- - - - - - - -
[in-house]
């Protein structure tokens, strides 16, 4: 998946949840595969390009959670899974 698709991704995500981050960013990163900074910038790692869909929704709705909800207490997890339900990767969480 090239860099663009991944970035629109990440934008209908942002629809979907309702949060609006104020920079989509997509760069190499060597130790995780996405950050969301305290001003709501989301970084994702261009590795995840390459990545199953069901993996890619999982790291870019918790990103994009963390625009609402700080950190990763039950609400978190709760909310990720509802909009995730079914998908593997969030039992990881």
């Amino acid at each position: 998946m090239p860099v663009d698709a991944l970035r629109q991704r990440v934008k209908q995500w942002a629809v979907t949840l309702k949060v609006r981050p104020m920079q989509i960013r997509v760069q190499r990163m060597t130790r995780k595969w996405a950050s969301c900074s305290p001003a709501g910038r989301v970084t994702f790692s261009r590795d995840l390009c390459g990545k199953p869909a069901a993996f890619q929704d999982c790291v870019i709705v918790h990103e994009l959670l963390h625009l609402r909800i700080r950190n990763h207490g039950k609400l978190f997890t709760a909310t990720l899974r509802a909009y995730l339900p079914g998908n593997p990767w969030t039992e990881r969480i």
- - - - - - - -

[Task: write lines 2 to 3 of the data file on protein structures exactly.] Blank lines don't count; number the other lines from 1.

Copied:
């Protein structure tokens, strides 16, 4: 998946949840595969390009959670899974 698709991704995500981050960013990163900074910038790692869909929704709705909800207490997890339900990767969480 090239860099663009991944970035629109990440934008209908942002629809979907309702949060609006104020920079989509997509760069190499060597130790995780996405950050969301305290001003709501989301970084994702261009590795995840390459990545199953069901993996890619999982790291870019918790990103994009963390625009609402700080950190990763039950609400978190709760909310990720509802909009995730079914998908593997969030039992990881």
């Amino acid at each position: 998946m090239p860099v663009d698709a991944l970035r629109q991704r990440v934008k209908q995500w942002a629809v979907t949840l309702k949060v609006r981050p104020m920079q989509i960013r997509v760069q190499r990163m060597t130790r995780k595969w996405a950050s969301c900074s305290p001003a709501g910038r989301v970084t994702f790692s261009r590795d995840l390009c390459g990545k199953p869909a069901a993996f890619q929704d999982c790291v870019i709705v918790h990103e994009l959670l963390h625009l609402r909800i700080r950190n990763h207490g039950k609400l978190f997890t709760a909310t990720l899974r509802a909009y995730l339900p079914g998908n593997p990767w969030t039992e990881r969480i």